Friday, June 5, 2020

Heidegger, Schapiro, and Derrida on Van Gogh’s Painting

In his essay, “The Origin of the Work of Art,” Heidegger meditates on three works of art. One of these works of art is Van Gogh’s painting Old Shoes With Laces. According to Heidegger, the shoes in Van Gogh’s painting belong to a peasant woman. But the art critic Meyer Schapiro rejects Heidegger’s analysis of the painting. He argues that the shoes belong to a city dweller, possibly to Van Gogh himself. Schapiro concludes that Heidegger is injecting his own philosophical and cultural biases (possibly related to Nazism) into his analysis of Van Gogh’s painting.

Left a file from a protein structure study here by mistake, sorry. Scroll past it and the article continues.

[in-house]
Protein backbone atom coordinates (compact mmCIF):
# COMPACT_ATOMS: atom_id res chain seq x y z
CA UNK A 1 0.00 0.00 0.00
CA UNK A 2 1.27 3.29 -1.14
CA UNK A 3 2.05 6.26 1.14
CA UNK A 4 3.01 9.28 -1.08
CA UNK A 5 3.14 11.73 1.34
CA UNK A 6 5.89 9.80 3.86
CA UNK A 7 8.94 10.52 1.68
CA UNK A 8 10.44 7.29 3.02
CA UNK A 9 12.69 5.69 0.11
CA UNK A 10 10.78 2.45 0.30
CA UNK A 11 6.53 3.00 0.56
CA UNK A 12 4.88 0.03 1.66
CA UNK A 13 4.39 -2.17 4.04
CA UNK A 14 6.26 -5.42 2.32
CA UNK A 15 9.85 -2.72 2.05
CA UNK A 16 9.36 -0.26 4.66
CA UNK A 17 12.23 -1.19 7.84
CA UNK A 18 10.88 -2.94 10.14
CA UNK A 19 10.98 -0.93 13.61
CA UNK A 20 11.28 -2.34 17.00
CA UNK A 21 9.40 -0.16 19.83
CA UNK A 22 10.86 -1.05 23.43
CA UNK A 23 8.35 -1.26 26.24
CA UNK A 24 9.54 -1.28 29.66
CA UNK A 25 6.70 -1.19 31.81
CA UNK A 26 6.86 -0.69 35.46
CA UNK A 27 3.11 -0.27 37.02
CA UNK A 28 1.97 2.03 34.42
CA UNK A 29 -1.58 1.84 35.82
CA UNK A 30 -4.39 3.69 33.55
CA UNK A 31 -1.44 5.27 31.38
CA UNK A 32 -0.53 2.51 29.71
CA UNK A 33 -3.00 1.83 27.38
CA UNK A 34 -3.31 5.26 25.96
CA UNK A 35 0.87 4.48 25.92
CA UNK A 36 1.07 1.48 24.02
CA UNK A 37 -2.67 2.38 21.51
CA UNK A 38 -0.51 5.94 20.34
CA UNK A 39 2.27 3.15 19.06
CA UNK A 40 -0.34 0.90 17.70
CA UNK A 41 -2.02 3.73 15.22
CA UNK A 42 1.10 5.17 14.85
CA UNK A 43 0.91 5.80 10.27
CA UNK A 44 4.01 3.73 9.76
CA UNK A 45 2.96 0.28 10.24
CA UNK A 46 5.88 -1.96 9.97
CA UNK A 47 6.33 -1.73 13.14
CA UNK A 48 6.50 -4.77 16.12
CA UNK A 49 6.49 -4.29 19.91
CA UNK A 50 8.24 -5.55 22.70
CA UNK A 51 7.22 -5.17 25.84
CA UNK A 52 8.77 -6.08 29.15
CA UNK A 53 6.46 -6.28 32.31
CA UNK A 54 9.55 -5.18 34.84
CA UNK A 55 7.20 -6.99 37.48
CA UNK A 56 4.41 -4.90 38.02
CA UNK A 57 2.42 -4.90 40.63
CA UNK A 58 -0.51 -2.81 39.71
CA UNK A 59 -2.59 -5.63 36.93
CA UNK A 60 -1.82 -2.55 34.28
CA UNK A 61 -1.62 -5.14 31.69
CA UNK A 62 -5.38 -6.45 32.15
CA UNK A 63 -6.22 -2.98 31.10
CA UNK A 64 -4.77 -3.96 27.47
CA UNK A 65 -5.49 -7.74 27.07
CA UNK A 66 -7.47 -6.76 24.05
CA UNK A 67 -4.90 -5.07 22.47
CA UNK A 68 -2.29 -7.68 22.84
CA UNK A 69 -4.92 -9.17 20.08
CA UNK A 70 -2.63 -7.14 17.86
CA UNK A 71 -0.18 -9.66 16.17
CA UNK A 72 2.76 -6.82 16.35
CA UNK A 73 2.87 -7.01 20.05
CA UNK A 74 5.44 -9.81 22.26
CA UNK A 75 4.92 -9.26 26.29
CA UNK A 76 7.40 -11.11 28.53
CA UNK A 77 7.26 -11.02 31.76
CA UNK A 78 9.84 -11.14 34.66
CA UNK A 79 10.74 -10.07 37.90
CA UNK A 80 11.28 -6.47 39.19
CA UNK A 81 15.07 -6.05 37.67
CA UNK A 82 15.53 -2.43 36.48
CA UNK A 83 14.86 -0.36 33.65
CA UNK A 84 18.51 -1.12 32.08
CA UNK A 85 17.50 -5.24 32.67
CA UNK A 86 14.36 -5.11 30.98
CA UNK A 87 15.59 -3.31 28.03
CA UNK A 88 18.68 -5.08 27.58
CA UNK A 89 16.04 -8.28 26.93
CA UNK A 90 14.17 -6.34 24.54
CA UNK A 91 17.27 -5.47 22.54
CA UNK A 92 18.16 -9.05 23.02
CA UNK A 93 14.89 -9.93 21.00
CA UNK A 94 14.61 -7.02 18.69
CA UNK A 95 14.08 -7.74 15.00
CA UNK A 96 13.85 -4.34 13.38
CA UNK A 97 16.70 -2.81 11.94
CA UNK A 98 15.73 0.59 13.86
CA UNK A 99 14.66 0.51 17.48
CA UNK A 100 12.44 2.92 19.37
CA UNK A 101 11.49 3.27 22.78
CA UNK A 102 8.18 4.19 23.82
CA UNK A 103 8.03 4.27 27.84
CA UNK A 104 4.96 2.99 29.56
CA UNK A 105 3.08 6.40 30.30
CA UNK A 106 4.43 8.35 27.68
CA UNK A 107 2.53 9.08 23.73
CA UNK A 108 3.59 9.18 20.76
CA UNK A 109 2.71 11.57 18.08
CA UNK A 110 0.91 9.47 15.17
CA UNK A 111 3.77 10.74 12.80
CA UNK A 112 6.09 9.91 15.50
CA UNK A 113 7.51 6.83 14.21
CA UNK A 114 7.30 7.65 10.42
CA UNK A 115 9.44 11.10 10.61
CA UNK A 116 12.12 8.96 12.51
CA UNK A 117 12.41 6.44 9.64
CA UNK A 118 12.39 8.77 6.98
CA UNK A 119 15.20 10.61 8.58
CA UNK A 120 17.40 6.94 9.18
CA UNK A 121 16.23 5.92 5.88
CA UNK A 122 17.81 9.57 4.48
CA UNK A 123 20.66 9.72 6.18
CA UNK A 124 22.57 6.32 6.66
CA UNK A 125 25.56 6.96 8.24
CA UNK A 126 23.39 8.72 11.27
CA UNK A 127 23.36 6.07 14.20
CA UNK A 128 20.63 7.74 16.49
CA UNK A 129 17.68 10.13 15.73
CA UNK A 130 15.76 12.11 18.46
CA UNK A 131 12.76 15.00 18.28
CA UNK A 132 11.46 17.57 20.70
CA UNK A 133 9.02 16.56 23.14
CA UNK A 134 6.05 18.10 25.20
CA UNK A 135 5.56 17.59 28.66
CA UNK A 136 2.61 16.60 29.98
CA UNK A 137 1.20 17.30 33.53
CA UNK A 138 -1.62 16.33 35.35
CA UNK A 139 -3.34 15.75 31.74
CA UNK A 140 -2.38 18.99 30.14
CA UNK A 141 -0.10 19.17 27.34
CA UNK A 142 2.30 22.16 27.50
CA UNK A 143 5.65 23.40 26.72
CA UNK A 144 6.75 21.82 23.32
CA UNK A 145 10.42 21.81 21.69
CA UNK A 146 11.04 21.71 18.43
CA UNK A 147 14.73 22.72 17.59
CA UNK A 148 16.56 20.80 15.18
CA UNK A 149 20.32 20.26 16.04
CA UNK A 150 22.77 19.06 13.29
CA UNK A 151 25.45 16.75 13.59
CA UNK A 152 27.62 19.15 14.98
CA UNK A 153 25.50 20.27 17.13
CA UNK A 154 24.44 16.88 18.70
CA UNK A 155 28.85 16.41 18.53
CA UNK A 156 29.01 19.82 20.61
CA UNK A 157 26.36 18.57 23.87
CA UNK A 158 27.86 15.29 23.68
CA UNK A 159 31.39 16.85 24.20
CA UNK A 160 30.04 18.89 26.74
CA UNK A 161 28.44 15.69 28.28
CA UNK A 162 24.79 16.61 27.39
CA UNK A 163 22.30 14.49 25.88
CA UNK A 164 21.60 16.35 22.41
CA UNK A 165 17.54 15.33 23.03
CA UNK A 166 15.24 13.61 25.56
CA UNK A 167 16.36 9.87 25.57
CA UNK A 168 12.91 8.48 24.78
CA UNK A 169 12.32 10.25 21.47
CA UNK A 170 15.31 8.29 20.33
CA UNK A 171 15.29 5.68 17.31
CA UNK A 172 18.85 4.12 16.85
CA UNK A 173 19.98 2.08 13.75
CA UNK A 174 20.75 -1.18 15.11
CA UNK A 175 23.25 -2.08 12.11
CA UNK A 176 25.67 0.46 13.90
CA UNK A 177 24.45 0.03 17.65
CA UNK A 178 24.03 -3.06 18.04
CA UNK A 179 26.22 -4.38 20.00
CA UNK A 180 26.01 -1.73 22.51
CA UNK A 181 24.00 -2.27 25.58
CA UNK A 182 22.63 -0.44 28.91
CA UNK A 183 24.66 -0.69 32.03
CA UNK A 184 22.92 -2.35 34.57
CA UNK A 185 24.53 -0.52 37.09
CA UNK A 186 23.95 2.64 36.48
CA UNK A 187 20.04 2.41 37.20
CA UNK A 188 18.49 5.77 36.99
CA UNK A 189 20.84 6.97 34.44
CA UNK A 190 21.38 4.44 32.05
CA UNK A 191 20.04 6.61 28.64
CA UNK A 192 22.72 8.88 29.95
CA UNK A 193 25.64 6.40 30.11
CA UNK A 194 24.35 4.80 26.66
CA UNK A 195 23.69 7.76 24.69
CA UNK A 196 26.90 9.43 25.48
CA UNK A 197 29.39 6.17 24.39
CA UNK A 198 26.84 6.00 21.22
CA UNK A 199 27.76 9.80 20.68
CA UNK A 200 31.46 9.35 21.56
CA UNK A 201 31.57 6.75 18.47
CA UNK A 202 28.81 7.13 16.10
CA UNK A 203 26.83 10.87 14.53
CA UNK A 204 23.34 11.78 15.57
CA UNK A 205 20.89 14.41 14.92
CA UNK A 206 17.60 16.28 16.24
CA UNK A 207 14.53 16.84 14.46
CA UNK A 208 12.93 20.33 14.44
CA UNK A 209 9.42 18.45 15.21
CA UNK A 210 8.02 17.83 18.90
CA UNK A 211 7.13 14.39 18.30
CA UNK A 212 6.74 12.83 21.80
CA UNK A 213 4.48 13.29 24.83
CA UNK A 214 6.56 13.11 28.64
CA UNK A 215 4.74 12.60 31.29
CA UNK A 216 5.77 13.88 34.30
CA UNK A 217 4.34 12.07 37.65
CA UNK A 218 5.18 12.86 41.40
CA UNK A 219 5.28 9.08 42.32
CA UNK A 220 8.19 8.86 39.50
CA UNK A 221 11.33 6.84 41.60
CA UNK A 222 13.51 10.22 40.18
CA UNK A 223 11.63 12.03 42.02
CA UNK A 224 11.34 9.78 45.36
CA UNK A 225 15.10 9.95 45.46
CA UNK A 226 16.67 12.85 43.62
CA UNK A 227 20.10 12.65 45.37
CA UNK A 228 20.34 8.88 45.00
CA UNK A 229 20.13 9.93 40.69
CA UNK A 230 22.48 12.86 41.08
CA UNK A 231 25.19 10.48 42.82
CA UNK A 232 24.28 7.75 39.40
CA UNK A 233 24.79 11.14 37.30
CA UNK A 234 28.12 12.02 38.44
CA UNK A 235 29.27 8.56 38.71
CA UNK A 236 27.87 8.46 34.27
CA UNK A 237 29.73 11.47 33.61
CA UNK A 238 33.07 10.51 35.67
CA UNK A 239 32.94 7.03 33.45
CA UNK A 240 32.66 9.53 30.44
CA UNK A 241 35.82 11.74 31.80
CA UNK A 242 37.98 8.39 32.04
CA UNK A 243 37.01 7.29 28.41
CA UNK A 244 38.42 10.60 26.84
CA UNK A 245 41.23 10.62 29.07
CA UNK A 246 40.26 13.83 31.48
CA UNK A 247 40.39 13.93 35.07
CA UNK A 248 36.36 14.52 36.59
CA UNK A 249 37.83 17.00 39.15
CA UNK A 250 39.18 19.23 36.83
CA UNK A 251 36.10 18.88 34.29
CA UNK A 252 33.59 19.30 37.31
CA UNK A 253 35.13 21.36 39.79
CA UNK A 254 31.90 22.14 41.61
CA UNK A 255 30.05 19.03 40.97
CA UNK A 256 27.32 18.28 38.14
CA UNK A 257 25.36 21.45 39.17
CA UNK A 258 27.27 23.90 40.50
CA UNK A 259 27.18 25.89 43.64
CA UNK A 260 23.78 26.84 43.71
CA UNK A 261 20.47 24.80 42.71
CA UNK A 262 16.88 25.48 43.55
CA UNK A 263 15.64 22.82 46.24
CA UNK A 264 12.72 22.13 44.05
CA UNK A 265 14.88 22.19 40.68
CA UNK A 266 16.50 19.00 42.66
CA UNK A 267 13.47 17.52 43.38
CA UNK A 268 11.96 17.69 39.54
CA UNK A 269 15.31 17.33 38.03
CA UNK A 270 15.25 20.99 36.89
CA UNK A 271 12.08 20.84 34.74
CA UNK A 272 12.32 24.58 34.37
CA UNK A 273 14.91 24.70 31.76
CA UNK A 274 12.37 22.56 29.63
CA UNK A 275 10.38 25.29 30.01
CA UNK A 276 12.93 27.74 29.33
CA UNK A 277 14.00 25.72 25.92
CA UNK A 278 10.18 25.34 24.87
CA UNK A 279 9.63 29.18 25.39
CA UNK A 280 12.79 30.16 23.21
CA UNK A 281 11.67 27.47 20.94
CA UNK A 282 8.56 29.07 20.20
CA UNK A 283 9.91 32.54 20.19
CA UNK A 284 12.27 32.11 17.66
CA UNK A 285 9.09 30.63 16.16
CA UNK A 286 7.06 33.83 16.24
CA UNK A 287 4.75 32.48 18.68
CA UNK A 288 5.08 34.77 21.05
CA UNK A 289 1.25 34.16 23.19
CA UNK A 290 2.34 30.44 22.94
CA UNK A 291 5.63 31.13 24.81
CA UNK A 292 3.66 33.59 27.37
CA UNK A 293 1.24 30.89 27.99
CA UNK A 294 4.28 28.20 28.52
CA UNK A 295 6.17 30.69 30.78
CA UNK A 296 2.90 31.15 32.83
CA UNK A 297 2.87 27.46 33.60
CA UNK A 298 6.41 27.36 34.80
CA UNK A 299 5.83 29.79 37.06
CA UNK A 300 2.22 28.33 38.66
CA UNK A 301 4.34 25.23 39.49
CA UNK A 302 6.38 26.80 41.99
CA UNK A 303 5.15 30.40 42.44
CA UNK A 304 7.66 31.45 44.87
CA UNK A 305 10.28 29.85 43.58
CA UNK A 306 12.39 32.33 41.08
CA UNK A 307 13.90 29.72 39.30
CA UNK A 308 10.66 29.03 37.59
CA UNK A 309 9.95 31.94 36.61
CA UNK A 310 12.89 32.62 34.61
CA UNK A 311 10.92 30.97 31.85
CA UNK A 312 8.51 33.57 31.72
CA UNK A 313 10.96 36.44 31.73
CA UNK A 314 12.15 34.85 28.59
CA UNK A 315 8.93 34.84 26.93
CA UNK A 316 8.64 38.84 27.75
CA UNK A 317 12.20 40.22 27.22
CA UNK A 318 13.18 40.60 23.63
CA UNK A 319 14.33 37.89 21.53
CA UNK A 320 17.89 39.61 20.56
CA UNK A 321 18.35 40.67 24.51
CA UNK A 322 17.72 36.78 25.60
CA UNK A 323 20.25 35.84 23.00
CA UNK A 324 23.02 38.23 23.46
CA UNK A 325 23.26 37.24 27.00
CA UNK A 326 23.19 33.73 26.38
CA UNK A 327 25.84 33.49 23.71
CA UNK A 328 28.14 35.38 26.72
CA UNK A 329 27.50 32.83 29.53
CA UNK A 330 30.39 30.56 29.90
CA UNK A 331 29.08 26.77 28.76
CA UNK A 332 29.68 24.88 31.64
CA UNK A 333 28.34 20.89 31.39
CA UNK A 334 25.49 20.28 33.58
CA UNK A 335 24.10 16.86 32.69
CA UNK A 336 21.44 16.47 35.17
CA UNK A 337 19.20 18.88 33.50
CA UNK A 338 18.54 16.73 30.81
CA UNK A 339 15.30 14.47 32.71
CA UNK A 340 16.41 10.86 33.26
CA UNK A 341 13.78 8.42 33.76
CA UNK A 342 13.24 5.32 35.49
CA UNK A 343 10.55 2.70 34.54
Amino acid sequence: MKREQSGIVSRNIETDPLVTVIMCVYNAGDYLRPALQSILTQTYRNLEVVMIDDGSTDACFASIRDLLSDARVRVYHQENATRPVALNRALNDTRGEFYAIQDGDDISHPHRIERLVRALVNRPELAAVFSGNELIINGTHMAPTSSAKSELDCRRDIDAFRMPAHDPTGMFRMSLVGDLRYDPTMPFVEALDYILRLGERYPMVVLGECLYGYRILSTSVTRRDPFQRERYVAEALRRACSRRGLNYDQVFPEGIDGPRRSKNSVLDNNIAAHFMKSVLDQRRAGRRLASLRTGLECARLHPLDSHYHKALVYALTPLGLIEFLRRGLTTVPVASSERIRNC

Derrida has tried to deconstruct Heidegger’s and Schapiro’s analysis of Van Gogh’s painting in his essay, “Restitution of the truth in pointing.” He says that neither analysis is free of bias: Heidegger is looking at Van Gogh’s painting from a rustic and traditional perspective, while Schapiro is looking at it from an urban liberal perspective. Derrida says that both Heidegger and Schapiro assume that the shoes are a pair and that there is a wearer, but the painting’s title does not mention a pair, and if the shoes are not a pair, there is no question of there being a wearer (like an old peasant woman, as surmised by Heidegger; and a city dweller, as surmised by Schapiro). 

According to Derrida, the shoes in the painting are phallically pointed to create the feeling of hollowness, which is a depiction of feminine sexuality.

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